An investigation into the alleged activities of the person known as Stakeknife
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Forensic investigation 
Forensic experts are re-examining pieces of evidence gathered in investigations into unsolved murders and kidnaps dating back 40 years.
As part of its comprehensive review process, Operation Kenova forensic specialists are assessing all the available exhibits that were identified and seized by the original investigations and by subsequent reviews and reinvestigations.

This includes material obtained and preserved by forensic scientists during examinations of the exhibits at laboratories.
Operation Kenova investigators have also seized new exhibits which have never previously being available for examination. These exhibits are essential as they offer scientists the opportunity to apply modern techniques not previously available to other investigations.
There have been a considerable number of advances in forensic science since the time of the original offences in the 1980s and 90s. In particular the development of DNA testing has advanced significantly over the past 20 years.

During the era of the offences, forensic scientists were able to search for, and locate, bloodstains and other body fluids, but could only distinguish between different blood groups. Additionally very small or microscopic stains could not be analysed.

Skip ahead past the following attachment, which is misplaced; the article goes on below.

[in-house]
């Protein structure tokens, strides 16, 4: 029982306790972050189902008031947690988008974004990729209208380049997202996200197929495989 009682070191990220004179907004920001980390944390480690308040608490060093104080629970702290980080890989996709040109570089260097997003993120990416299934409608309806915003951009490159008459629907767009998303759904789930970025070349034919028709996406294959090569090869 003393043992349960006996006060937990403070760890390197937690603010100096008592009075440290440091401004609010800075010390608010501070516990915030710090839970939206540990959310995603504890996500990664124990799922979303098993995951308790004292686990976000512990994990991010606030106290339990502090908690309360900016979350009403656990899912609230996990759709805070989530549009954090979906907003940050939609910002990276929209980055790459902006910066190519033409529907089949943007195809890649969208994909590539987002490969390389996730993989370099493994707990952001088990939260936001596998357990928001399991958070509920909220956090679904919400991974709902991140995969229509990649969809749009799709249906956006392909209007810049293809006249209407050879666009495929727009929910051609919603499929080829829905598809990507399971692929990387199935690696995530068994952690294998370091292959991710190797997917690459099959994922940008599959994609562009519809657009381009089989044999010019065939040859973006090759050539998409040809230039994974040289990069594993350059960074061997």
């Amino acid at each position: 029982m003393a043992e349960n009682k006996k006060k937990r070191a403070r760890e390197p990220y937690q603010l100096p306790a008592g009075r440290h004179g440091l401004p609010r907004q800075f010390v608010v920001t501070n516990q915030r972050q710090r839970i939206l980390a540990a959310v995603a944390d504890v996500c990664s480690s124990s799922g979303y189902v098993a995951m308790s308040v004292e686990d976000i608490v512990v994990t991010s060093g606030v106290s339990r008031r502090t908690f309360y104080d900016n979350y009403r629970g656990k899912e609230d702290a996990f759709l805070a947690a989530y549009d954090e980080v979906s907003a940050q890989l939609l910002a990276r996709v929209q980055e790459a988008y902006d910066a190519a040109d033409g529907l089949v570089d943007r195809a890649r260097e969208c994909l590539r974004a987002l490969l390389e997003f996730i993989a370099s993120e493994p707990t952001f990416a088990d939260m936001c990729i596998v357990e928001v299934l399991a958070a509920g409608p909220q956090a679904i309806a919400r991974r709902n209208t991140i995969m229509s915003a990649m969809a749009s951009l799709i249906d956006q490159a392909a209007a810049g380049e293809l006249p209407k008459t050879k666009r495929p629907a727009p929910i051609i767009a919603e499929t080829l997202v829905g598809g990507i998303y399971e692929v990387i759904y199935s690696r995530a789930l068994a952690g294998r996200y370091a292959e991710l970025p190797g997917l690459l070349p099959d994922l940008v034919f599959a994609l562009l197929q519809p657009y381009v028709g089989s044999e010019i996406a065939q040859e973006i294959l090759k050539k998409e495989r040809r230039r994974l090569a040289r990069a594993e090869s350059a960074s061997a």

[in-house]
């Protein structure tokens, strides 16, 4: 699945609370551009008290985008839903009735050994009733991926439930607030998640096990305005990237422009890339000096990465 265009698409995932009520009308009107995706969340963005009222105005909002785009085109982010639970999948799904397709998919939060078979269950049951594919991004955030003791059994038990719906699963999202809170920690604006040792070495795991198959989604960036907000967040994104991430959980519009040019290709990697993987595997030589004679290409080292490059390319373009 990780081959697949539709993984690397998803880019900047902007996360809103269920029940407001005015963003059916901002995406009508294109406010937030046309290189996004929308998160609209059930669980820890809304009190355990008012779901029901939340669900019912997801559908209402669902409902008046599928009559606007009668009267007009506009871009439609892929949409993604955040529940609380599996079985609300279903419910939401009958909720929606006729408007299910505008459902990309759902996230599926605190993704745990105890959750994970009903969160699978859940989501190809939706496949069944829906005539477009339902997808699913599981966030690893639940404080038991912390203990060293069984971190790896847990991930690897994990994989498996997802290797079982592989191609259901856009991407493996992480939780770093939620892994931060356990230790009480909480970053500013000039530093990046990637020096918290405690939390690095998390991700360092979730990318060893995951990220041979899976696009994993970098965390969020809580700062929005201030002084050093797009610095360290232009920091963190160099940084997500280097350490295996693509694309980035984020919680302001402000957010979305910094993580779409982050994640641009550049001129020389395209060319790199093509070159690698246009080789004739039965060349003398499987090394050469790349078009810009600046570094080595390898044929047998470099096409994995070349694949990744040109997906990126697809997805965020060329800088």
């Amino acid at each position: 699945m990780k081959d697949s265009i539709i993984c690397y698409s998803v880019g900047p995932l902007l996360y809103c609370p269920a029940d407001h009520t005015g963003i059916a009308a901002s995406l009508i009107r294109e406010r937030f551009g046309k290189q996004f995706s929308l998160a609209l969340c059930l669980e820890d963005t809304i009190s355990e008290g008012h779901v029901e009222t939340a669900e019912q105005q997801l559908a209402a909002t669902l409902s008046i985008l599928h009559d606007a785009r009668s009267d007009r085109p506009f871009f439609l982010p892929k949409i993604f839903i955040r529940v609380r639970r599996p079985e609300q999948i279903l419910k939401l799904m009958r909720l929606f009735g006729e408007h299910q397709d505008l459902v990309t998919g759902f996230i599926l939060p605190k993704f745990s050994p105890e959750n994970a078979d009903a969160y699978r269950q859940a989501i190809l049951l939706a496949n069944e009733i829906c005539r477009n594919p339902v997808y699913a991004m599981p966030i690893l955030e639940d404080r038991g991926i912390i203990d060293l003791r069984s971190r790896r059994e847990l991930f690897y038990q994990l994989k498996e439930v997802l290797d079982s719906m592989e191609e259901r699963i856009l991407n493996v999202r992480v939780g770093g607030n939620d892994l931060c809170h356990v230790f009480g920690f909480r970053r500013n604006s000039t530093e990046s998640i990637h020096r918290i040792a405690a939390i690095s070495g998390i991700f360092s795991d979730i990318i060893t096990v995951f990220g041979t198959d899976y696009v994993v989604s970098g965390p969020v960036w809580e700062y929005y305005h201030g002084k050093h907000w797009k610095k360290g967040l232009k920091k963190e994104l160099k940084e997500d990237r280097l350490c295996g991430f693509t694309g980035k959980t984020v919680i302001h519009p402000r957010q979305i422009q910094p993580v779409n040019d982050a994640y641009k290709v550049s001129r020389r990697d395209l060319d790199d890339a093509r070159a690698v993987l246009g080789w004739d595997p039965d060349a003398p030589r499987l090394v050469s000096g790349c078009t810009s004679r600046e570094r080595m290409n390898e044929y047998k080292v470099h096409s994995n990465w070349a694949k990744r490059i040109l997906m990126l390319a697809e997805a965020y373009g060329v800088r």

Since the mid-1990s the development of DNA technology has led to significant new opportunities.

Evidence can now be obtained from microscopic material, including cellular material which is deposited during handling or other contact with items.

Importantly for the investigation any such material discovered and DNA profiled can then be compared with DNA profiles provided by victims, witnesses and potential offenders, and in some cases can be searched on DNA databases.

Fingerprints, although an older technology, have also experienced significant improvements. Our ability to identify and retrieve finger marks on surfaces not previously possible has increased considerably.
Once marks have been discovered and retrieved they need to be compared with those of persons suspected of involvement in the crime.

This can be done electronically using an automated fingerprint identification system or manually by an accredited fingerprint expert.

Advances in technologies are such that even those finger marks that were previously considered to be of insufficient quality for comparison may be subject to re-evaluation using modern techniques.
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